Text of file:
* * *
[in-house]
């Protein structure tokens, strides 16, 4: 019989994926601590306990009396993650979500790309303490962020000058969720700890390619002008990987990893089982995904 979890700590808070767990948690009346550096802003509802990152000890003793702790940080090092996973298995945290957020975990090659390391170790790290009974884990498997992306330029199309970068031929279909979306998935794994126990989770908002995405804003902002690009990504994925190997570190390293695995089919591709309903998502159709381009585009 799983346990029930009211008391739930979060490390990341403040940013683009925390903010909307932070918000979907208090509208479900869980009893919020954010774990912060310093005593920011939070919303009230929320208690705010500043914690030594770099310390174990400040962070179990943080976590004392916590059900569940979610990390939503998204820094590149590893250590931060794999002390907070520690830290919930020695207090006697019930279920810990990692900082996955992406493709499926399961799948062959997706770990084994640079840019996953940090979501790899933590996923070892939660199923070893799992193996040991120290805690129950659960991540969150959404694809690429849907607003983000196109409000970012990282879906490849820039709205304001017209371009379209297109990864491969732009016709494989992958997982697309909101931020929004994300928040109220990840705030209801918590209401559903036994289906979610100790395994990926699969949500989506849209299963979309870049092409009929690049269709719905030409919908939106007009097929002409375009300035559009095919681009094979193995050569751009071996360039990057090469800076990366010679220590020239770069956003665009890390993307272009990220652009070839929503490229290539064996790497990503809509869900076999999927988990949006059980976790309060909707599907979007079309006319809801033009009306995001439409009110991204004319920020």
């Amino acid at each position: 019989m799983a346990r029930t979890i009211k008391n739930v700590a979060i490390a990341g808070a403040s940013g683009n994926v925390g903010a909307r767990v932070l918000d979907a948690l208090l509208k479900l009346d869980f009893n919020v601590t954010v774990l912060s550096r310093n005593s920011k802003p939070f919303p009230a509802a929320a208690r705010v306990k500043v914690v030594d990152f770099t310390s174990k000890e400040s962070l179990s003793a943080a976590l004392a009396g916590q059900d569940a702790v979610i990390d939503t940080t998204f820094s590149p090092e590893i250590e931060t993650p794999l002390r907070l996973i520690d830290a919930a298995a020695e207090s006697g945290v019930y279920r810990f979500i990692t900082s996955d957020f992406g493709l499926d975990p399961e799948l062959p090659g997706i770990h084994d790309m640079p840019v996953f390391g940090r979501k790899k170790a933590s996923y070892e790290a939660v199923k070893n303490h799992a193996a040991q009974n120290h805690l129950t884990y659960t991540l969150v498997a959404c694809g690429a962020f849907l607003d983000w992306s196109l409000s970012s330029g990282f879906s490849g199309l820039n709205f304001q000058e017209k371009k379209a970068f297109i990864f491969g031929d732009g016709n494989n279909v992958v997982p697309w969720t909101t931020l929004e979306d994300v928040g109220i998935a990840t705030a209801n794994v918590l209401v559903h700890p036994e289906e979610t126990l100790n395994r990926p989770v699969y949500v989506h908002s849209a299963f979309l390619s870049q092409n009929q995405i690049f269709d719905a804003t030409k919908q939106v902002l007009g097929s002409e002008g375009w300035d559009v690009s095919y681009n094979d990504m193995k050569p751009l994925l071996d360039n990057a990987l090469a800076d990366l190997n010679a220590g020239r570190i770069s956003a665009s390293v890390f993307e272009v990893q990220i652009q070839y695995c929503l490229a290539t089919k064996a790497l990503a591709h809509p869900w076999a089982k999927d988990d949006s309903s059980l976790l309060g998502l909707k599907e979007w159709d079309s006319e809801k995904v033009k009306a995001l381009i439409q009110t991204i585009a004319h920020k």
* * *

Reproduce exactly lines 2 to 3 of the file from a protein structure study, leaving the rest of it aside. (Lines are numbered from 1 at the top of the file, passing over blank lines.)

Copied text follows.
């Protein structure tokens, strides 16, 4: 019989994926601590306990009396993650979500790309303490962020000058969720700890390619002008990987990893089982995904 979890700590808070767990948690009346550096802003509802990152000890003793702790940080090092996973298995945290957020975990090659390391170790790290009974884990498997992306330029199309970068031929279909979306998935794994126990989770908002995405804003902002690009990504994925190997570190390293695995089919591709309903998502159709381009585009 799983346990029930009211008391739930979060490390990341403040940013683009925390903010909307932070918000979907208090509208479900869980009893919020954010774990912060310093005593920011939070919303009230929320208690705010500043914690030594770099310390174990400040962070179990943080976590004392916590059900569940979610990390939503998204820094590149590893250590931060794999002390907070520690830290919930020695207090006697019930279920810990990692900082996955992406493709499926399961799948062959997706770990084994640079840019996953940090979501790899933590996923070892939660199923070893799992193996040991120290805690129950659960991540969150959404694809690429849907607003983000196109409000970012990282879906490849820039709205304001017209371009379209297109990864491969732009016709494989992958997982697309909101931020929004994300928040109220990840705030209801918590209401559903036994289906979610100790395994990926699969949500989506849209299963979309870049092409009929690049269709719905030409919908939106007009097929002409375009300035559009095919681009094979193995050569751009071996360039990057090469800076990366010679220590020239770069956003665009890390993307272009990220652009070839929503490229290539064996790497990503809509869900076999999927988990949006059980976790309060909707599907979007079309006319809801033009009306995001439409009110991204004319920020």
């Amino acid at each position: 019989m799983a346990r029930t979890i009211k008391n739930v700590a979060i490390a990341g808070a403040s940013g683009n994926v925390g903010a909307r767990v932070l918000d979907a948690l208090l509208k479900l009346d869980f009893n919020v601590t954010v774990l912060s550096r310093n005593s920011k802003p939070f919303p009230a509802a929320a208690r705010v306990k500043v914690v030594d990152f770099t310390s174990k000890e400040s962070l179990s003793a943080a976590l004392a009396g916590q059900d569940a702790v979610i990390d939503t940080t998204f820094s590149p090092e590893i250590e931060t993650p794999l002390r907070l996973i520690d830290a919930a298995a020695e207090s006697g945290v019930y279920r810990f979500i990692t900082s996955d957020f992406g493709l499926d975990p399961e799948l062959p090659g997706i770990h084994d790309m640079p840019v996953f390391g940090r979501k790899k170790a933590s996923y070892e790290a939660v199923k070893n303490h799992a193996a040991q009974n120290h805690l129950t884990y659960t991540l969150v498997a959404c694809g690429a962020f849907l607003d983000w992306s196109l409000s970012s330029g990282f879906s490849g199309l820039n709205f304001q000058e017209k371009k379209a970068f297109i990864f491969g031929d732009g016709n494989n279909v992958v997982p697309w969720t909101t931020l929004e979306d994300v928040g109220i998935a990840t705030a209801n794994v918590l209401v559903h700890p036994e289906e979610t126990l100790n395994r990926p989770v699969y949500v989506h908002s849209a299963f979309l390619s870049q092409n009929q995405i690049f269709d719905a804003t030409k919908q939106v902002l007009g097929s002409e002008g375009w300035d559009v690009s095919y681009n094979d990504m193995k050569p751009l994925l071996d360039n990057a990987l090469a800076d990366l190997n010679a220590g020239r570190i770069s956003a665009s390293v890390f993307e272009v990893q990220i652009q070839y695995c929503l490229a290539t089919k064996a790497l990503a591709h809509p869900w076999a089982k999927d988990d949006s309903s059980l976790l309060g998502l909707k599907e979007w159709d079309s006319e809801k995904v033009k009306a995001l381009i439409q009110t991204i585009a004319h920020k």